Internal language has the power to reframe a feeling, thus changing your experience of it.

To recap, here are six + one = seven powers of internal language:

1. Description
2. Imagination
3. Meditation
4. Motivation
5. Precision
6. Reinvention
7. Reframing

If there is a through-line that connects these seven powers of internal language, it is this: Your internal language matters, and it matters that you listen to it.

Once you can listen to language inside yourself as clearly as you can listen to language outside yourself, then you will have the power to change your internal language and use its powers for the better.

Happy listening!

When I look at a portrait, I like to play a game where I try to listen to the subject’s internal language. In this portrait, I can hear van Gogh saying to himself, “I think I forgot my wallet.”⁹
  1. Pedro de Alcantara, “Sensory Awareness and Conception,” in Indirect Procedures: A Musician’s Guide to the Alexander Technique, 2nd ed. (New York, NY: Oxford University Press, 2013), p. 40.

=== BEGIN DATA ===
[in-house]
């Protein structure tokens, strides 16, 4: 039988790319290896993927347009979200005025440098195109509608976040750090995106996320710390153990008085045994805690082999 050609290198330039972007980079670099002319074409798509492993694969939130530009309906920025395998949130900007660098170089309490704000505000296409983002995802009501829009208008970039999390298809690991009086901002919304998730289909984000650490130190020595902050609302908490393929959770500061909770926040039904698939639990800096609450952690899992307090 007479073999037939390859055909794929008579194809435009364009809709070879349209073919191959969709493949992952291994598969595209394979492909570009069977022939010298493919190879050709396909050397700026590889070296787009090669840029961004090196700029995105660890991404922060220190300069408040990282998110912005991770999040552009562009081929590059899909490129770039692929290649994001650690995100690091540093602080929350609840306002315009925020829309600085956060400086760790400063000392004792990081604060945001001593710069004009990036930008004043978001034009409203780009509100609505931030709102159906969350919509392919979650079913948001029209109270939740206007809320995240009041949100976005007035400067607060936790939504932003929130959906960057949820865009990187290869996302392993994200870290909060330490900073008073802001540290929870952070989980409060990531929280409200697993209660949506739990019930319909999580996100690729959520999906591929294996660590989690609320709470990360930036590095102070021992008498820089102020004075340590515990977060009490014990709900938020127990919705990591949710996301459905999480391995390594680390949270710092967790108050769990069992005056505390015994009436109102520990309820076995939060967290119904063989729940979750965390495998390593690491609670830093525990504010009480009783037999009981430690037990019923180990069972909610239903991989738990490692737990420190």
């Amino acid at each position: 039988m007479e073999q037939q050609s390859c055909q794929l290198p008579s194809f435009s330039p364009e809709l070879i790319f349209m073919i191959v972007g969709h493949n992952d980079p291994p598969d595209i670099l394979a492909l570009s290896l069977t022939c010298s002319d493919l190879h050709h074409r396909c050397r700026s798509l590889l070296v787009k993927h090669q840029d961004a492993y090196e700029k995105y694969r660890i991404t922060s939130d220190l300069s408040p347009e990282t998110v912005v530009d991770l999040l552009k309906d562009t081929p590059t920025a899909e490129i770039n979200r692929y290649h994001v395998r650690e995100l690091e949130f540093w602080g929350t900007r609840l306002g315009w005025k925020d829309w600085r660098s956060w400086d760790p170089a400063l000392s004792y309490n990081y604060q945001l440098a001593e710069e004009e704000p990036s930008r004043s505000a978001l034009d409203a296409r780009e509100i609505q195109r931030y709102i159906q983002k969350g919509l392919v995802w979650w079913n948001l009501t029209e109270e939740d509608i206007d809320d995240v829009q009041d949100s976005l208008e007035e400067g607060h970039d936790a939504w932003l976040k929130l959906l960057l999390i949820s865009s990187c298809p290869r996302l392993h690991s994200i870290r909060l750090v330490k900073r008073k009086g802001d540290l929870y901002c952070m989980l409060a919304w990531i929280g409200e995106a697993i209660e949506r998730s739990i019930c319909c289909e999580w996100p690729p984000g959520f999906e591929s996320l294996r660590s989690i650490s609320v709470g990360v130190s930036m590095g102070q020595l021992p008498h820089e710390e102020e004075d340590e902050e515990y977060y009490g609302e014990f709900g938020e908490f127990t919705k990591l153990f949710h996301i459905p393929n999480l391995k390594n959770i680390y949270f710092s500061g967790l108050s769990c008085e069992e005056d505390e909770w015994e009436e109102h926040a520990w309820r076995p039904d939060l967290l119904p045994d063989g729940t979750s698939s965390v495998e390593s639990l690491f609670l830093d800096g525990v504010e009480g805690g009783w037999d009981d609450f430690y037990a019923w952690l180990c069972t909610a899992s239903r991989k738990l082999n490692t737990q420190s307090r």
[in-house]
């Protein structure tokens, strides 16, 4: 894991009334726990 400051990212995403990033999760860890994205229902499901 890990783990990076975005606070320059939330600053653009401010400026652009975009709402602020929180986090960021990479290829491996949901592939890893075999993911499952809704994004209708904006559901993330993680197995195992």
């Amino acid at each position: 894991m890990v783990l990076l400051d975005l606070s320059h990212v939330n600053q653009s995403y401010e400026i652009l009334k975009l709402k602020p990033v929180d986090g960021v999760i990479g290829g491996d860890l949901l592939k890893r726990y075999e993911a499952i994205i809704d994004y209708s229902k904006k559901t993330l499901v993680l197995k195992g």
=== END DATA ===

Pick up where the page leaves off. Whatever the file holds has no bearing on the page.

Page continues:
2. Marcus Aurelius, Meditations, 8.47
  3. Bessel van der Kolk, “Lessons from Vietnam Veterans,” in The Body Keeps the Score (New York, NY: Penguin Books, 2015), p. 17.
  4. “The Science-Backed Benefits of Mindfulness,” Headspace, https://www.headspace.com/mindfulness.
  5. Pedro de Alcantara, “Directing and Words,” in Indirect Procedures, p. 61.
  6. Ryan Holiday and Stephen Hanselman, “Duty,” in The Daily Stoic (New York, NY: Portfolio/Penguin, 2016), p. 200.
  7. Walter Riso, “Conferencia: “Me cuido para cuidarte: psicología en tiempos de confinamiento”,” YouTube video, 1:42:13, April 4, 2020. https://www.youtube.com/watch?v=0gZ-NCcGr_4.
  8. Isabel Allende, “IX,” in Largo pétalo de mar, 1ra ed. (Barcelona, España: Vintage Español, 2019), p. 244.
  9. Vincent van Gogh, Portrait de l’artiste, 1889, Oil on canvas, Musée d’Orsay.